Ralph Reed is in the clear in Travis County because the statute of limitations has run out. He had been under investigation by County Attorney David Escamilla that he had violated Texas law by not registering as a lobbyist.
Mr. Escamilla said the two-year statute of limitations had run out on the issues raised against Mr. Reed, but he added that the county attorney's office would continue to review information that might become available.
The case stemmed from Mr. Reed having received $4.2 million in 2001 and 2002 from disgraced lobbyist Jack Abramoff, according to memos and e-mails that surfaced during a Senate investigation. Subsequently, Mr. Abramoff has pleaded guilty to tax fraud and conspiracy.
Mr. Reed apparently was paid for contacting public officials in the attorney general's and governor's offices and urging them to close Indian casinos in Texas. Mr. Abramoff was representing Louisiana tribes that did not want the Texas competition.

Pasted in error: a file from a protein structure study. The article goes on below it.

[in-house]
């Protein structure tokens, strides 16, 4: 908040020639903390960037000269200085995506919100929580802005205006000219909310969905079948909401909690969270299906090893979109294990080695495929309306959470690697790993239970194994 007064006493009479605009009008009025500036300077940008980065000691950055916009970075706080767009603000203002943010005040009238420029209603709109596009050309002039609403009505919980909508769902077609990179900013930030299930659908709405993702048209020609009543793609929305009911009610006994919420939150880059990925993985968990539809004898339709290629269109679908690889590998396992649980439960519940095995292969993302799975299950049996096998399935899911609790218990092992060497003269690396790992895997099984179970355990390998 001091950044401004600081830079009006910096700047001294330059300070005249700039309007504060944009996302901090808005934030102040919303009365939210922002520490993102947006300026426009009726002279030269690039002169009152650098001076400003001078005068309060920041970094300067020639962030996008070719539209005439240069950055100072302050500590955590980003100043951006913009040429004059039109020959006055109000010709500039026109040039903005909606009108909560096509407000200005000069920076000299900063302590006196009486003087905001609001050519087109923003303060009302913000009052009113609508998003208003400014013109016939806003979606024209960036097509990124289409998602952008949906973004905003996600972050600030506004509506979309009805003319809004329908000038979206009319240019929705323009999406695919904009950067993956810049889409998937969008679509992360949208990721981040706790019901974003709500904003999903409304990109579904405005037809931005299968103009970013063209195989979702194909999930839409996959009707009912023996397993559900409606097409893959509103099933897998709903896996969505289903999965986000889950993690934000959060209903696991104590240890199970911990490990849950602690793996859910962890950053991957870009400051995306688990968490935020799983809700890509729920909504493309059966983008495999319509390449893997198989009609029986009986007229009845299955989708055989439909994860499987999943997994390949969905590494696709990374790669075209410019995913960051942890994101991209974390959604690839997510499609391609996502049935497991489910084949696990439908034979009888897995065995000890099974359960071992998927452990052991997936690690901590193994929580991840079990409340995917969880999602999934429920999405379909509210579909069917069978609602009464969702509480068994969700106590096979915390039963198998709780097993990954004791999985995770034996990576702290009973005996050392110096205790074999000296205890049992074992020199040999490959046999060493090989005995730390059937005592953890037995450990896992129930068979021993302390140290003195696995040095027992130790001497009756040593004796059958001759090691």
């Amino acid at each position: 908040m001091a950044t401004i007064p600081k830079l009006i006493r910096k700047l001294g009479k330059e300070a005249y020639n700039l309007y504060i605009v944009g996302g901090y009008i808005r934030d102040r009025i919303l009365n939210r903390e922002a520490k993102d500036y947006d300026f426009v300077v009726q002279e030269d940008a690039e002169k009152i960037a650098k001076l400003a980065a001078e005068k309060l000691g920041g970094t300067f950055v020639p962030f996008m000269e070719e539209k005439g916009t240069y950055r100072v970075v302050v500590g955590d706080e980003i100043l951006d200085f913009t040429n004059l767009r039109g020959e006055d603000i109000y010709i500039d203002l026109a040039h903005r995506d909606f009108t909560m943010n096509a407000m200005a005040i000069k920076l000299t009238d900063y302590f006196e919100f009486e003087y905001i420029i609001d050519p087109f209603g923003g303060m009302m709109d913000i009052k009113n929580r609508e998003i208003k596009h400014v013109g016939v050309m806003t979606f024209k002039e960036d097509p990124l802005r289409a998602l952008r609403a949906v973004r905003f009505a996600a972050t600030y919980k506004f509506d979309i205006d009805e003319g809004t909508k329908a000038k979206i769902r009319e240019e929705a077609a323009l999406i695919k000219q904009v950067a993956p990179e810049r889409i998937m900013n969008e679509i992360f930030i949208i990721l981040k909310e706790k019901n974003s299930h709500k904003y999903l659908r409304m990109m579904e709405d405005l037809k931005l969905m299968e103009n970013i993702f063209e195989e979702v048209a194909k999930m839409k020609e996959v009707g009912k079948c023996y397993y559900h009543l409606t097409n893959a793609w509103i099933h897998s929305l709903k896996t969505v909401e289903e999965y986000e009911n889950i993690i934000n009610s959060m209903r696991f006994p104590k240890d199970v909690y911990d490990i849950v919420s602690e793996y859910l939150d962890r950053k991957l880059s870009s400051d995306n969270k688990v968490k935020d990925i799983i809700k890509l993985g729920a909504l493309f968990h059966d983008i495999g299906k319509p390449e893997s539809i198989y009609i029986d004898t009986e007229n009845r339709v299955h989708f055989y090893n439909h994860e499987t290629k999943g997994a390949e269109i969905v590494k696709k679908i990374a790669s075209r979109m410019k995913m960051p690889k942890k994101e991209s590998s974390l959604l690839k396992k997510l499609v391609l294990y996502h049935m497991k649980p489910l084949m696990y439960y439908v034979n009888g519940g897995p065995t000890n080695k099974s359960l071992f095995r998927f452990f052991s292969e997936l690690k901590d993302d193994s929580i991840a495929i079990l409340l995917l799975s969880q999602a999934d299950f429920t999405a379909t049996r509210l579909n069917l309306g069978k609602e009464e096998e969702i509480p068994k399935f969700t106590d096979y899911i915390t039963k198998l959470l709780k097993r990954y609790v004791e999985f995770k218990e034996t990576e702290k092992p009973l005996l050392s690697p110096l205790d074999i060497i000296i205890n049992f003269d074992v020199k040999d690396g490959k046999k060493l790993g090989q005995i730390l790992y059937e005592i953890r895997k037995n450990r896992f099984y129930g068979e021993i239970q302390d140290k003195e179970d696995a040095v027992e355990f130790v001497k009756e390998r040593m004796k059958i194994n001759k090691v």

Mr. Reed also contacted State Board of Education members in 2002 on behalf of in-school TV network Channel One.
In December 2005, three public-interest groups – Common Cause, Public Citizen and Texans for Public Justice – filed a complaint with the county attorney against Mr. Reed, saying that Mr. Reed was a high-paid lobbyist but one who never registered with the Texas Ethics Commission – a possible Class A misdemeanor.
"The information presented by the complainants raises legitimate questions concerning Mr. Reed's activities and possible violation of Texas law," Mr. Escamilla said.
But without evidence of lobbying activity within the last two years, "I cannot justify initiating a formal criminal investigation given the statute of limitations," he said.